I've recently had the opportunity to attend a homework evening at the House of Male Appendages. And Megan, I was overwhelmed by your job - and I was only observing! There are so many moving pieces. Moving bodies, moving arms, moving MOUTHS! Lost papers, lost books, lost backpacks. And you, presiding over all of it as principal, teacher and drill sargeant. So impressive! But so much frakking work!!

    But the new world order will certainly help. The big boys care about this stuff and they want to do a good job. They will respond. I just wish that it didn't require so much hard work from their mother!

    At all costs, keep your writing high up on your list of priorities. You may have to shuffle some things around, but don't put your own growth and interests at the bottom. Your writing isn't an indulgence; it's your future.

    And think about where you can import a little extra help. Maybe an after school tutoring program for one of the older guys? Or a hand with one of your other responsibilities? You are absurdly good at your job, but that doesn't mean that you are required to do every last drop by yourself before you are allowed to attend to your own dreams. Those dreams are just as important in their way to your Pack as those report cards!

  8. @ Janet: Amen.
    @ Megan: Listen to Janet and all of the others regarding your writing.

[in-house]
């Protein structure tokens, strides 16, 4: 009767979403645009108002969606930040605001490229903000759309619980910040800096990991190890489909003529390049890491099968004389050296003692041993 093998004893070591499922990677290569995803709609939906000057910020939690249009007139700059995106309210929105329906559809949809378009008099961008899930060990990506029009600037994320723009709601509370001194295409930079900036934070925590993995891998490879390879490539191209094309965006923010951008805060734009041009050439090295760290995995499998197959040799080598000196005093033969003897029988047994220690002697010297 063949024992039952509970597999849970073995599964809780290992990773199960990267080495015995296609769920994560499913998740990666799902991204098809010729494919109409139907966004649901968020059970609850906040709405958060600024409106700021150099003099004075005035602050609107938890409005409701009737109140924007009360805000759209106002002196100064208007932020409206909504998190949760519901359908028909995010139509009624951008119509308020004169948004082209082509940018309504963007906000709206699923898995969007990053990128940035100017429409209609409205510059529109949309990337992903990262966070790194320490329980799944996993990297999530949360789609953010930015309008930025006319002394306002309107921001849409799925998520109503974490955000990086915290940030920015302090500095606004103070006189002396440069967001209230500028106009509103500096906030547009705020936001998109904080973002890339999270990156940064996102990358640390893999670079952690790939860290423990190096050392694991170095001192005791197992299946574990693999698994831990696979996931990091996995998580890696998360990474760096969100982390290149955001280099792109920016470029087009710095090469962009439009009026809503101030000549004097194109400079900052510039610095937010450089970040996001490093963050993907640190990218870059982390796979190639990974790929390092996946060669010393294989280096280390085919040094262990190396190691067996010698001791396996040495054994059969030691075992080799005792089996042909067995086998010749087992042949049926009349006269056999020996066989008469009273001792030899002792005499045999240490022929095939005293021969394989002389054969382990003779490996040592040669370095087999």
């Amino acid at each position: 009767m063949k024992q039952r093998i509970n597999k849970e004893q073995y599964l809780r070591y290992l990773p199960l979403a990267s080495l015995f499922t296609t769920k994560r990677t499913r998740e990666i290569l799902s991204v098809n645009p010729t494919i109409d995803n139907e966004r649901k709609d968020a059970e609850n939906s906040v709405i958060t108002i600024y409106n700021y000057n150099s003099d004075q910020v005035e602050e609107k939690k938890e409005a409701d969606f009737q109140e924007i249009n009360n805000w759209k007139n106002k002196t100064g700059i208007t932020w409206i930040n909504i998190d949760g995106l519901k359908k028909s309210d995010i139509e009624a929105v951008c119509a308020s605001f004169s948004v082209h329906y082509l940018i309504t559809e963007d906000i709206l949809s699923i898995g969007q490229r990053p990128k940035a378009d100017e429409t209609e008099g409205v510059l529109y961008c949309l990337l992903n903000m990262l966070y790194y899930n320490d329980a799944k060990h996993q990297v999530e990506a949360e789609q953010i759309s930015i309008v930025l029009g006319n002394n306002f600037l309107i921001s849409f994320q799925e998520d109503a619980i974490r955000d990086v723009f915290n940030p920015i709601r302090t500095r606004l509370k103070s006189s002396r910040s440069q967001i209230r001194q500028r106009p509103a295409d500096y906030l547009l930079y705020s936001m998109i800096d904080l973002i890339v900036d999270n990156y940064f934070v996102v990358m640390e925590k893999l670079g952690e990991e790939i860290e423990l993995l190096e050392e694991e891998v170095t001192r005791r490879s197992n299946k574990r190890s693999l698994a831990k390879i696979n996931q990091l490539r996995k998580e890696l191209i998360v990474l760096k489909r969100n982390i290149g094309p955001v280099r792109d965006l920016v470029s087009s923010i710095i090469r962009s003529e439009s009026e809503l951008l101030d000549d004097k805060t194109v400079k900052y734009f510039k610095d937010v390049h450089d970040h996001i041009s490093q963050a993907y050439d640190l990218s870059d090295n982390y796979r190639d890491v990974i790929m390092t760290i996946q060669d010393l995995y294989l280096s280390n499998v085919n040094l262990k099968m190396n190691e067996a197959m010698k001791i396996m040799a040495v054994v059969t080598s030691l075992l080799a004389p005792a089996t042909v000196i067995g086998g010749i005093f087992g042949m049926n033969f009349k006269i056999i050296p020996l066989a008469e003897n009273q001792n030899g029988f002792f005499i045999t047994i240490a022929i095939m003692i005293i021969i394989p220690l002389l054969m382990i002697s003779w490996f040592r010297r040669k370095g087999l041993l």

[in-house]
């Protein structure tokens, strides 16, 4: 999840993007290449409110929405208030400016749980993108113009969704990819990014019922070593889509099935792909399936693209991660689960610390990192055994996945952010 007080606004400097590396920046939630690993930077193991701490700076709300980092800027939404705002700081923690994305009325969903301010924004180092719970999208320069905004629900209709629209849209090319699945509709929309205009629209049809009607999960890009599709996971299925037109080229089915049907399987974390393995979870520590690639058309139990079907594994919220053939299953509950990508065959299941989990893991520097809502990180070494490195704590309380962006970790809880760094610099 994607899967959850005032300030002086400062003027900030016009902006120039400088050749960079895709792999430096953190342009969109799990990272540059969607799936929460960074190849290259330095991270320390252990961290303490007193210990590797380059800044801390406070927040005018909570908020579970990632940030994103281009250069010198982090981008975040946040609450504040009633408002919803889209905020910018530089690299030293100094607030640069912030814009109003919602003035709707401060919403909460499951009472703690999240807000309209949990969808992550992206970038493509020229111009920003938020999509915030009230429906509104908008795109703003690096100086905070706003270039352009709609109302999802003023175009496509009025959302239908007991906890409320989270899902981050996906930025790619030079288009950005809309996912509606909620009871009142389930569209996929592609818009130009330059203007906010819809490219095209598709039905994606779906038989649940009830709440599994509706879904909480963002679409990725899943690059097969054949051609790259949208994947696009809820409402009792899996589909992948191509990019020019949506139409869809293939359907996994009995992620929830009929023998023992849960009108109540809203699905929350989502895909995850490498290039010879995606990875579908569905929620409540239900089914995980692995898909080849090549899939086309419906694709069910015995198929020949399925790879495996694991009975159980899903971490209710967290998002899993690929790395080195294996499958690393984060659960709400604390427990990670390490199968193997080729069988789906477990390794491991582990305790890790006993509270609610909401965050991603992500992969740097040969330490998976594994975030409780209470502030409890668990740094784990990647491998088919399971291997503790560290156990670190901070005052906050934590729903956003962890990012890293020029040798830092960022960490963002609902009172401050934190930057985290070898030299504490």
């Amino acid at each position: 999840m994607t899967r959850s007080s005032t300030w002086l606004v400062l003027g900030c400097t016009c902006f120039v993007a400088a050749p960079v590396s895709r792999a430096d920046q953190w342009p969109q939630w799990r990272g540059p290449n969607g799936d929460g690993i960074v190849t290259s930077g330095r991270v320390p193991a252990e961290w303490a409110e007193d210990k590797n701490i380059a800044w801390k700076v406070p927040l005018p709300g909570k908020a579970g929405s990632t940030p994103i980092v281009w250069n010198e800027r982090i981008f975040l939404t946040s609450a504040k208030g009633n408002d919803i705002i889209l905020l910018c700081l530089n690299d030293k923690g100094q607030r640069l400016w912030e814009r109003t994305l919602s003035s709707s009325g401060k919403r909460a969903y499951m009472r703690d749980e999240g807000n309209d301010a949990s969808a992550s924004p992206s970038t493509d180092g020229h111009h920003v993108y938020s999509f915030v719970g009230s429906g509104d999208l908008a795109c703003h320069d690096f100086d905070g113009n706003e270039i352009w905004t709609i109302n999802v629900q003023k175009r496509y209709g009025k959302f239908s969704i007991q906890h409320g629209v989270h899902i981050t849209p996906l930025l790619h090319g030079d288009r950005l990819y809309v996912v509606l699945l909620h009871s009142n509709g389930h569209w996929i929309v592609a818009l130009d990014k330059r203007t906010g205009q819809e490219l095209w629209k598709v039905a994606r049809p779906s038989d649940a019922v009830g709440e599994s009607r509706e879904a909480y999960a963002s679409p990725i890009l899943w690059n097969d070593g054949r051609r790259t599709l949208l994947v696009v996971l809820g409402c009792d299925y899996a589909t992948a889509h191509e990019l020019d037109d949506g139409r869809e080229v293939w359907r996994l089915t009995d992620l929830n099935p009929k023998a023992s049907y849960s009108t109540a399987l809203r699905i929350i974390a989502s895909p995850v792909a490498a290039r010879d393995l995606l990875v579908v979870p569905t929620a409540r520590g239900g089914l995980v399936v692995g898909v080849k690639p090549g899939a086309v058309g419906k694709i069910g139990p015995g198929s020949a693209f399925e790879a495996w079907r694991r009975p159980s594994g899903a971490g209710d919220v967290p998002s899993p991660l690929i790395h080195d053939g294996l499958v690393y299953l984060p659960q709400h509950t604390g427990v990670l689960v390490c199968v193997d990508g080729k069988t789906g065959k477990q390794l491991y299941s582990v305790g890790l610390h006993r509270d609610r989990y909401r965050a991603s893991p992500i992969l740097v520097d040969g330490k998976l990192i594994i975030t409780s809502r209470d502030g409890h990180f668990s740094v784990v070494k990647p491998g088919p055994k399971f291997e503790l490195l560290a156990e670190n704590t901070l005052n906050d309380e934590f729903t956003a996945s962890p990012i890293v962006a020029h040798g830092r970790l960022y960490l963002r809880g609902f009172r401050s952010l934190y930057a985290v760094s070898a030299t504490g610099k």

I say this with admiration for what you do and how you do it, and with trepidation because our report cards will likely arrive tomorrow and I fear I will also need to implement some kind of NWO! We will soon be getting Dear Warden letters slipped under the door...

  9. Thank you all for the encouragement! I'm not giving up on the writing. The boys and I are all in a better place, and I hope we all keep moving forward. The NWO has been implemented, and everyone is adapting. It's only been two days, so I'll keep you posted. Let me add, if any of you need a crash course in graphing inequalities using rise over run, Janet's your go-to girl!

  10. Anonymous7.2.11

    I'm a teacher and a mom, and last year when the Report Card monsters came after my son, I hired a tutor. Sometimes it is hard to parent and to teach - the lines get blurred and everyone gets exhausted. We made a check list and hung it on the fridge - kiddo checks it everyday (brought home all books, completed homework, did required reading, etc...) and then once a week when signed papers come home, he gets a reward if his grades are acceptable. Missing homework, evidence of not studying, etc.... all those things cost him. He either earns the reward, or he loses it. This has been very effective. I also explained that the money needed to pay the tutor came out of the "fun" budget and cut back on movies, toys, arcades... his grades came up after just three months, and now I nag much less.

    You have my admiration for managing to keep 5 kids fed and clothed... I don't know how you do it. But I really hope you are able to keep writing.